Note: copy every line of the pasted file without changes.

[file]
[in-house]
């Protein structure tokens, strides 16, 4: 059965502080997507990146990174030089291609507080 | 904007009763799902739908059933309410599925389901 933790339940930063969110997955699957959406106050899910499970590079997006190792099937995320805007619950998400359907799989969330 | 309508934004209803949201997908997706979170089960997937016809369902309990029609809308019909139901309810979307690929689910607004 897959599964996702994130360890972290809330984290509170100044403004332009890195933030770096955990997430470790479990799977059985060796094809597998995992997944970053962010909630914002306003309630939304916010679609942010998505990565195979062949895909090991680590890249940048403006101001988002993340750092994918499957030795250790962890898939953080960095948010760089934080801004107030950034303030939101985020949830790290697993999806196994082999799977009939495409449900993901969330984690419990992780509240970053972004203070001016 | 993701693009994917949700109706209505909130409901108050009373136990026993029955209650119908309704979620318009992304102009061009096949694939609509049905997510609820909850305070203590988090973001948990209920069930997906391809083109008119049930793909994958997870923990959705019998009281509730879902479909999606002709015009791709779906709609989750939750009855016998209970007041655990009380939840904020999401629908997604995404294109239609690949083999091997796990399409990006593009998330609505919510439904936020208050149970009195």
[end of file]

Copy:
[in-house]
């Protein structure tokens, strides 16, 4: 059965502080997507990146990174030089291609507080 | 904007009763799902739908059933309410599925389901 933790339940930063969110997955699957959406106050899910499970590079997006190792099937995320805007619950998400359907799989969330 | 309508934004209803949201997908997706979170089960997937016809369902309990029609809308019909139901309810979307690929689910607004 897959599964996702994130360890972290809330984290509170100044403004332009890195933030770096955990997430470790479990799977059985060796094809597998995992997944970053962010909630914002306003309630939304916010679609942010998505990565195979062949895909090991680590890249940048403006101001988002993340750092994918499957030795250790962890898939953080960095948010760089934080801004107030950034303030939101985020949830790290697993999806196994082999799977009939495409449900993901969330984690419990992780509240970053972004203070001016 | 993701693009994917949700109706209505909130409901108050009373136990026993029955209650119908309704979620318009992304102009061009096949694939609509049905997510609820909850305070203590988090973001948990209920069930997906391809083109008119049930793909994958997870923990959705019998009281509730879902479909999606002709015009791709779906709609989750939750009855016998209970007041655990009380939840904020999401629908997604995404294109239609690949083999091997796990399409990006593009998330609505919510439904936020208050149970009195």